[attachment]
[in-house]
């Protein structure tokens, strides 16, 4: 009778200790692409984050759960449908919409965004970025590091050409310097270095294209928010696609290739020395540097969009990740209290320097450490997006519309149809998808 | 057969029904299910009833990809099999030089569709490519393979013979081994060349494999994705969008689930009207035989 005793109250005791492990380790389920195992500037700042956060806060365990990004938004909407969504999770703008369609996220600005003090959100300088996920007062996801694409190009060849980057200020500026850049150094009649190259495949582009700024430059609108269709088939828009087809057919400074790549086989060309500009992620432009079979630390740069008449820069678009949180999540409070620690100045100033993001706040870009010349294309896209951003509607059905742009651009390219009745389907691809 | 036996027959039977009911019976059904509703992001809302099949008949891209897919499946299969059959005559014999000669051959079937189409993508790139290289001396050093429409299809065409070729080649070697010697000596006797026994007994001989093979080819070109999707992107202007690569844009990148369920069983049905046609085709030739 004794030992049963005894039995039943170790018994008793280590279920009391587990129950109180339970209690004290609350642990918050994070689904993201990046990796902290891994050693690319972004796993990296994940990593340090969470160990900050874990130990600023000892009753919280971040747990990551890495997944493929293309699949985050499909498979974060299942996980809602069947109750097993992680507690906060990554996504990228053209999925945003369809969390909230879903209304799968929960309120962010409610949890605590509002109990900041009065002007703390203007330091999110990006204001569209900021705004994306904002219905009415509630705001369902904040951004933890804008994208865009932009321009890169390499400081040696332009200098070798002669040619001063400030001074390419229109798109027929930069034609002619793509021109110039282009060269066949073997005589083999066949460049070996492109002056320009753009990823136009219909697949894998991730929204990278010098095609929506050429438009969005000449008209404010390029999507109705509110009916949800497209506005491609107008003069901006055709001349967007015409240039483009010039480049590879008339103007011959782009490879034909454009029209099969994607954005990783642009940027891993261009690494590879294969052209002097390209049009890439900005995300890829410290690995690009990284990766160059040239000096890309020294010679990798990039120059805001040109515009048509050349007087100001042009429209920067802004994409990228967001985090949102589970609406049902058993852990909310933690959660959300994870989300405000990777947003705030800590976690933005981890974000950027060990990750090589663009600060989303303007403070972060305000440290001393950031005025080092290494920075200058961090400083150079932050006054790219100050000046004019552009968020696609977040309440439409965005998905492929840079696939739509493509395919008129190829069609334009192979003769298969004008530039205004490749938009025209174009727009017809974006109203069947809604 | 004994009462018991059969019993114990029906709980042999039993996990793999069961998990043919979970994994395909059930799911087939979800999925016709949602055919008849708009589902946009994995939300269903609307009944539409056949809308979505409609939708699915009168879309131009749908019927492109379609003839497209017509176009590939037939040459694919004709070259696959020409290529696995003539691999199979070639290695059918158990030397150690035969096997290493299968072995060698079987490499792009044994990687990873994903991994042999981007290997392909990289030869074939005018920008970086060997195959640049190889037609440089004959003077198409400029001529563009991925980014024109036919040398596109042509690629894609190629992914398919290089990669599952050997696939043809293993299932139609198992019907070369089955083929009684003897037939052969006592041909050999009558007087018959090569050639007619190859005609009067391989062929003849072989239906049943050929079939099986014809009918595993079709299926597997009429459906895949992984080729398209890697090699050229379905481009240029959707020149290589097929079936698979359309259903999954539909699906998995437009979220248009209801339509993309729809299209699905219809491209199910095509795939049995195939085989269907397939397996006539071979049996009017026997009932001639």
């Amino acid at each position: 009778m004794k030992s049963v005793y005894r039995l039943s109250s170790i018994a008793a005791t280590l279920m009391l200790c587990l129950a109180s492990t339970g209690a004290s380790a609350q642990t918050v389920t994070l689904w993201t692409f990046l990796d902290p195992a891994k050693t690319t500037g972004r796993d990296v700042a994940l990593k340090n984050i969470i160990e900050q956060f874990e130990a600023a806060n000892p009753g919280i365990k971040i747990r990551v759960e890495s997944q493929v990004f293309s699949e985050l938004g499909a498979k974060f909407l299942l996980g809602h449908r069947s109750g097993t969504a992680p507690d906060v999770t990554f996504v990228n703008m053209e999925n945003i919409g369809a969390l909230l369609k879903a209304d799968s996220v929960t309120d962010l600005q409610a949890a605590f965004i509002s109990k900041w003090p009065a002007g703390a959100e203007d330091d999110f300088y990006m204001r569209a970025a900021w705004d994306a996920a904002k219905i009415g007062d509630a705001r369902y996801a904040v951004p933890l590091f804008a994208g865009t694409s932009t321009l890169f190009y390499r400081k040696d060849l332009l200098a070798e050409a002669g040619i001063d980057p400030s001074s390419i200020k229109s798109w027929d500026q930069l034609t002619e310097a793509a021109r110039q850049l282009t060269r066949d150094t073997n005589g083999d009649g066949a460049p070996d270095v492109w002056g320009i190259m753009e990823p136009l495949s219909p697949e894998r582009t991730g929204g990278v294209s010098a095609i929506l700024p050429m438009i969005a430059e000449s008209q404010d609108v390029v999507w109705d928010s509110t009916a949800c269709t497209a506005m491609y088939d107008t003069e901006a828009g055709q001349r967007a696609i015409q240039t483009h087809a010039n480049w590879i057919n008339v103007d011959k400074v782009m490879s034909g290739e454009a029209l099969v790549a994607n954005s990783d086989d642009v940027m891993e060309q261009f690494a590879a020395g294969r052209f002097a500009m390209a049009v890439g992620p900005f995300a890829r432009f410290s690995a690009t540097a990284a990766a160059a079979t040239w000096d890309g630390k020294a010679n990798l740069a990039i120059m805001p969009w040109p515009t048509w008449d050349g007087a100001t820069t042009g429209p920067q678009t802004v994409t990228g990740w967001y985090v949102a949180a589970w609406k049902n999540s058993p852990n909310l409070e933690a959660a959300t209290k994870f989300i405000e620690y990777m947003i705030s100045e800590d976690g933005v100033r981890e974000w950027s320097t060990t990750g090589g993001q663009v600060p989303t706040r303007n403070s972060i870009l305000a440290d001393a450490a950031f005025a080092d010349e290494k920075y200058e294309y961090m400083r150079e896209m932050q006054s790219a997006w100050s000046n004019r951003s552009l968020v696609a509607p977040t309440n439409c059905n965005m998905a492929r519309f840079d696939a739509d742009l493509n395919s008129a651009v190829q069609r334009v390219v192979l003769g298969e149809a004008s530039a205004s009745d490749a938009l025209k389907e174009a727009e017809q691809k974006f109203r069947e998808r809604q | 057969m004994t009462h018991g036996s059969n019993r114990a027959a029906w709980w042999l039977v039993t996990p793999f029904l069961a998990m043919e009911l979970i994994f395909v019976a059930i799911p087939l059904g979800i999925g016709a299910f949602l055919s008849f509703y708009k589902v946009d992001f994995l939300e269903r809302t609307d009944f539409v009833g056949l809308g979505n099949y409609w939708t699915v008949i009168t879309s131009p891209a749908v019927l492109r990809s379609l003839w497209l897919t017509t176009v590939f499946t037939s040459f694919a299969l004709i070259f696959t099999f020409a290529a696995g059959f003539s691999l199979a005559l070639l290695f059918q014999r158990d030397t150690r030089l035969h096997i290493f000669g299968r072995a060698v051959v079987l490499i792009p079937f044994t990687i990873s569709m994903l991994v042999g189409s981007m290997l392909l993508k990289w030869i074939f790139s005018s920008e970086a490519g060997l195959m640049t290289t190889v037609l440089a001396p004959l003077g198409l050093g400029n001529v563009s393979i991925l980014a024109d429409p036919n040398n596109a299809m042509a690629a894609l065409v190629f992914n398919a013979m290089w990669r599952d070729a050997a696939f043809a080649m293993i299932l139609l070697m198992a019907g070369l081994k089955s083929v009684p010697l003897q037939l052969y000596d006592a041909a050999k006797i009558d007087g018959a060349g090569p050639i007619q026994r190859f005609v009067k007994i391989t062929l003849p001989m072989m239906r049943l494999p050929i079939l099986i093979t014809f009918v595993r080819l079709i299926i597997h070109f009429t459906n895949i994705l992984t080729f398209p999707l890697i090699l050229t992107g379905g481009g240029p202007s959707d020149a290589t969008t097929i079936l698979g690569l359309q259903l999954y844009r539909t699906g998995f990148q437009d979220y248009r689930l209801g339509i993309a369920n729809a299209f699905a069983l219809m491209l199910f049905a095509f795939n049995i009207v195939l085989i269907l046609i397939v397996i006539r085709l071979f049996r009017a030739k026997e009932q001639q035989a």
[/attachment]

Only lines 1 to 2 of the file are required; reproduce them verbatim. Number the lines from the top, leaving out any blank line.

[in-house]
């Protein structure tokens, strides 16, 4: 009778200790692409984050759960449908919409965004970025590091050409310097270095294209928010696609290739020395540097969009990740209290320097450490997006519309149809998808 | 057969029904299910009833990809099999030089569709490519393979013979081994060349494999994705969008689930009207035989 005793109250005791492990380790389920195992500037700042956060806060365990990004938004909407969504999770703008369609996220600005003090959100300088996920007062996801694409190009060849980057200020500026850049150094009649190259495949582009700024430059609108269709088939828009087809057919400074790549086989060309500009992620432009079979630390740069008449820069678009949180999540409070620690100045100033993001706040870009010349294309896209951003509607059905742009651009390219009745389907691809 | 036996027959039977009911019976059904509703992001809302099949008949891209897919499946299969059959005559014999000669051959079937189409993508790139290289001396050093429409299809065409070729080649070697010697000596006797026994007994001989093979080819070109999707992107202007690569844009990148369920069983049905046609085709030739 004794030992049963005894039995039943170790018994008793280590279920009391587990129950109180339970209690004290609350642990918050994070689904993201990046990796902290891994050693690319972004796993990296994940990593340090969470160990900050874990130990600023000892009753919280971040747990990551890495997944493929293309699949985050499909498979974060299942996980809602069947109750097993992680507690906060990554996504990228053209999925945003369809969390909230879903209304799968929960309120962010409610949890605590509002109990900041009065002007703390203007330091999110990006204001569209900021705004994306904002219905009415509630705001369902904040951004933890804008994208865009932009321009890169390499400081040696332009200098070798002669040619001063400030001074390419229109798109027929930069034609002619793509021109110039282009060269066949073997005589083999066949460049070996492109002056320009753009990823136009219909697949894998991730929204990278010098095609929506050429438009969005000449008209404010390029999507109705509110009916949800497209506005491609107008003069901006055709001349967007015409240039483009010039480049590879008339103007011959782009490879034909454009029209099969994607954005990783642009940027891993261009690494590879294969052209002097390209049009890439900005995300890829410290690995690009990284990766160059040239000096890309020294010679990798990039120059805001040109515009048509050349007087100001042009429209920067802004994409990228967001985090949102589970609406049902058993852990909310933690959660959300994870989300405000990777947003705030800590976690933005981890974000950027060990990750090589663009600060989303303007403070972060305000440290001393950031005025080092290494920075200058961090400083150079932050006054790219100050000046004019552009968020696609977040309440439409965005998905492929840079696939739509493509395919008129190829069609334009192979003769298969004008530039205004490749938009025209174009727009017809974006109203069947809604 | 004994009462018991059969019993114990029906709980042999039993996990793999069961998990043919979970994994395909059930799911087939979800999925016709949602055919008849708009589902946009994995939300269903609307009944539409056949809308979505409609939708699915009168879309131009749908019927492109379609003839497209017509176009590939037939040459694919004709070259696959020409290529696995003539691999199979070639290695059918158990030397150690035969096997290493299968072995060698079987490499792009044994990687990873994903991994042999981007290997392909990289030869074939005018920008970086060997195959640049190889037609440089004959003077198409400029001529563009991925980014024109036919040398596109042509690629894609190629992914398919290089990669599952050997696939043809293993299932139609198992019907070369089955083929009684003897037939052969006592041909050999009558007087018959090569050639007619190859005609009067391989062929003849072989239906049943050929079939099986014809009918595993079709299926597997009429459906895949992984080729398209890697090699050229379905481009240029959707020149290589097929079936698979359309259903999954539909699906998995437009979220248009209801339509993309729809299209699905219809491209199910095509795939049995195939085989269907397939397996006539071979049996009017026997009932001639």